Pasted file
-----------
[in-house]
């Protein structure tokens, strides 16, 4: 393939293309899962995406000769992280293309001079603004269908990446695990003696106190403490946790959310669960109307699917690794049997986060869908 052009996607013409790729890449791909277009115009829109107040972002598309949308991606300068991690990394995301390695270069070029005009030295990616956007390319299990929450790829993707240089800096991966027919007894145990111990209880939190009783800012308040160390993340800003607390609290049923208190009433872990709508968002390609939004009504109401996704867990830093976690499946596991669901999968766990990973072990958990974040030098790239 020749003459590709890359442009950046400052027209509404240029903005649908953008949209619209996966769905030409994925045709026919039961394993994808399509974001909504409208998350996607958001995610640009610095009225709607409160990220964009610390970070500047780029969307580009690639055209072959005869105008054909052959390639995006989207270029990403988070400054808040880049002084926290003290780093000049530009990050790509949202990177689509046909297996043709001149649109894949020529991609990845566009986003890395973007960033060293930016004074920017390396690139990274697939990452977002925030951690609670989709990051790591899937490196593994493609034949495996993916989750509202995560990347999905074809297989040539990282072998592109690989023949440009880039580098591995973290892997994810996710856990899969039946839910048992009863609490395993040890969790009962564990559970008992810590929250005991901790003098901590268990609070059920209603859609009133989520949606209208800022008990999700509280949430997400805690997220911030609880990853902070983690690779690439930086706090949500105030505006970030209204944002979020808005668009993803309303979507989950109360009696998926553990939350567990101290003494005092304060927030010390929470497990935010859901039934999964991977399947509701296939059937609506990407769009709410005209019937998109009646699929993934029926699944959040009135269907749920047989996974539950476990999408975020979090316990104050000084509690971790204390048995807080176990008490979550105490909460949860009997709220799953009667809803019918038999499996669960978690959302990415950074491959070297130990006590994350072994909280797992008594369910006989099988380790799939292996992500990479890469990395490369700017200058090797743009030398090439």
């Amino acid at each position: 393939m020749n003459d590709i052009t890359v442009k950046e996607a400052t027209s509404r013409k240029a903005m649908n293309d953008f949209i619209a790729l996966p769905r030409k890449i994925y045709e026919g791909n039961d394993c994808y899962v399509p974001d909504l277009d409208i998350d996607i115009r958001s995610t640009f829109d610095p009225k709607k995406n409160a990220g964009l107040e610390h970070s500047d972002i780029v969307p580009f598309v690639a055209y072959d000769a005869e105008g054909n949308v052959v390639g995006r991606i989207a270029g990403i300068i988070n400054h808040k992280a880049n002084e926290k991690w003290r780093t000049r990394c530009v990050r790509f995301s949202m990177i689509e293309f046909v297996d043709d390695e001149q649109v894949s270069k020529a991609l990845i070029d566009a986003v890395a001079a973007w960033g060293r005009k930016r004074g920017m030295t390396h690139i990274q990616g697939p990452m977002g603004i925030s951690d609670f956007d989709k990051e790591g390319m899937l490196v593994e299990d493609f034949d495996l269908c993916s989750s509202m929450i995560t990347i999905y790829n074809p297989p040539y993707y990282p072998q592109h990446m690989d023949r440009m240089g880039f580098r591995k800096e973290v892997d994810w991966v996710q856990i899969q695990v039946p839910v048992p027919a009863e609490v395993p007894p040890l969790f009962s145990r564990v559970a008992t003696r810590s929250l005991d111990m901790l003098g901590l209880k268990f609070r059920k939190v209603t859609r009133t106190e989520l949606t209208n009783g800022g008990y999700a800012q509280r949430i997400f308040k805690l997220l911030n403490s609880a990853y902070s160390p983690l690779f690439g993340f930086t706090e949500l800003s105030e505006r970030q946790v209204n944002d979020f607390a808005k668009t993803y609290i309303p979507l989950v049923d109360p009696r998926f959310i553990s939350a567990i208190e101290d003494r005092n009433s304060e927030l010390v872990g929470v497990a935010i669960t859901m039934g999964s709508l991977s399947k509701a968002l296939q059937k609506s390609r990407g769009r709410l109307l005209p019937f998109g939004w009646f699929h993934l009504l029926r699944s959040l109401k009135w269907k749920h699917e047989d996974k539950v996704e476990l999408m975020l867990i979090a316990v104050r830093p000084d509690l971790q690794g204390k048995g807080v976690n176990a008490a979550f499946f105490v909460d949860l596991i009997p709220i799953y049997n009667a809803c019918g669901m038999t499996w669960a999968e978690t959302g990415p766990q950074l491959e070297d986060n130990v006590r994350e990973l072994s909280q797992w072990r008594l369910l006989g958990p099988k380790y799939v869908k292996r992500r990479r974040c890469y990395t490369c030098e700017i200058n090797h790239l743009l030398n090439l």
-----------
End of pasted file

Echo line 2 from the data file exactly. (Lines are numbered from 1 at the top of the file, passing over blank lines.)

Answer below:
């Protein structure tokens, strides 16, 4: 393939293309899962995406000769992280293309001079603004269908990446695990003696106190403490946790959310669960109307699917690794049997986060869908 052009996607013409790729890449791909277009115009829109107040972002598309949308991606300068991690990394995301390695270069070029005009030295990616956007390319299990929450790829993707240089800096991966027919007894145990111990209880939190009783800012308040160390993340800003607390609290049923208190009433872990709508968002390609939004009504109401996704867990830093976690499946596991669901999968766990990973072990958990974040030098790239 020749003459590709890359442009950046400052027209509404240029903005649908953008949209619209996966769905030409994925045709026919039961394993994808399509974001909504409208998350996607958001995610640009610095009225709607409160990220964009610390970070500047780029969307580009690639055209072959005869105008054909052959390639995006989207270029990403988070400054808040880049002084926290003290780093000049530009990050790509949202990177689509046909297996043709001149649109894949020529991609990845566009986003890395973007960033060293930016004074920017390396690139990274697939990452977002925030951690609670989709990051790591899937490196593994493609034949495996993916989750509202995560990347999905074809297989040539990282072998592109690989023949440009880039580098591995973290892997994810996710856990899969039946839910048992009863609490395993040890969790009962564990559970008992810590929250005991901790003098901590268990609070059920209603859609009133989520949606209208800022008990999700509280949430997400805690997220911030609880990853902070983690690779690439930086706090949500105030505006970030209204944002979020808005668009993803309303979507989950109360009696998926553990939350567990101290003494005092304060927030010390929470497990935010859901039934999964991977399947509701296939059937609506990407769009709410005209019937998109009646699929993934029926699944959040009135269907749920047989996974539950476990999408975020979090316990104050000084509690971790204390048995807080176990008490979550105490909460949860009997709220799953009667809803019918038999499996669960978690959302990415950074491959070297130990006590994350072994909280797992008594369910006989099988380790799939292996992500990479890469990395490369700017200058090797743009030398090439």